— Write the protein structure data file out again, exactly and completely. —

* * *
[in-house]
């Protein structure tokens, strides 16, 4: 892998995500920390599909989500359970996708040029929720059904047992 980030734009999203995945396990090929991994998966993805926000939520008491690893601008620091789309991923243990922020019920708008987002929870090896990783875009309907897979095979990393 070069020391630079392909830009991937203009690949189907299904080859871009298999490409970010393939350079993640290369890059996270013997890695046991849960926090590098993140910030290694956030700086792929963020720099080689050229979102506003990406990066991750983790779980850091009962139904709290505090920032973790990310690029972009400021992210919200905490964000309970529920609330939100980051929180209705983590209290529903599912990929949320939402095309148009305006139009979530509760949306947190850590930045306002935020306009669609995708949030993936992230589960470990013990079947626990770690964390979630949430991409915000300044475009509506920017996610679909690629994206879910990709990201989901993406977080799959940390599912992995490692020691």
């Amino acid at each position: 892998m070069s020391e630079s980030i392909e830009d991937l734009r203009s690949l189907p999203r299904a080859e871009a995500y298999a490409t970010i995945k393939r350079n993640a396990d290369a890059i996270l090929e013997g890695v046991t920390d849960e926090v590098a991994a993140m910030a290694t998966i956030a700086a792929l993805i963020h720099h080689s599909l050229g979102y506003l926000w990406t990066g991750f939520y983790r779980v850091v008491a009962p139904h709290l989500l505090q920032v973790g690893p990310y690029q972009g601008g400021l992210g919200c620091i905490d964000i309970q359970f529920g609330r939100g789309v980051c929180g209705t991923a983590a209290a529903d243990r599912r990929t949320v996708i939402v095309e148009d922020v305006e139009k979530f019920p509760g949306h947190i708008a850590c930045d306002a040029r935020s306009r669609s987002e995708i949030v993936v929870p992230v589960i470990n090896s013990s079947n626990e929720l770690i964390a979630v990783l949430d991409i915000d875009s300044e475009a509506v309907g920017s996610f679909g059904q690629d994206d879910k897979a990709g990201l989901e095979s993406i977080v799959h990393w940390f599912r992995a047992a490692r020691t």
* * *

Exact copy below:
[in-house]
């Protein structure tokens, strides 16, 4: 892998995500920390599909989500359970996708040029929720059904047992 980030734009999203995945396990090929991994998966993805926000939520008491690893601008620091789309991923243990922020019920708008987002929870090896990783875009309907897979095979990393 070069020391630079392909830009991937203009690949189907299904080859871009298999490409970010393939350079993640290369890059996270013997890695046991849960926090590098993140910030290694956030700086792929963020720099080689050229979102506003990406990066991750983790779980850091009962139904709290505090920032973790990310690029972009400021992210919200905490964000309970529920609330939100980051929180209705983590209290529903599912990929949320939402095309148009305006139009979530509760949306947190850590930045306002935020306009669609995708949030993936992230589960470990013990079947626990770690964390979630949430991409915000300044475009509506920017996610679909690629994206879910990709990201989901993406977080799959940390599912992995490692020691």
């Amino acid at each position: 892998m070069s020391e630079s980030i392909e830009d991937l734009r203009s690949l189907p999203r299904a080859e871009a995500y298999a490409t970010i995945k393939r350079n993640a396990d290369a890059i996270l090929e013997g890695v046991t920390d849960e926090v590098a991994a993140m910030a290694t998966i956030a700086a792929l993805i963020h720099h080689s599909l050229g979102y506003l926000w990406t990066g991750f939520y983790r779980v850091v008491a009962p139904h709290l989500l505090q920032v973790g690893p990310y690029q972009g601008g400021l992210g919200c620091i905490d964000i309970q359970f529920g609330r939100g789309v980051c929180g209705t991923a983590a209290a529903d243990r599912r990929t949320v996708i939402v095309e148009d922020v305006e139009k979530f019920p509760g949306h947190i708008a850590c930045d306002a040029r935020s306009r669609s987002e995708i949030v993936v929870p992230v589960i470990n090896s013990s079947n626990e929720l770690i964390a979630v990783l949430d991409i915000d875009s300044e475009a509506v309907g920017s996610f679909g059904q690629d994206d879910k897979a990709g990201l989901e095979s993406i977080v799959h990393w940390f599912r992995a047992a490692r020691t």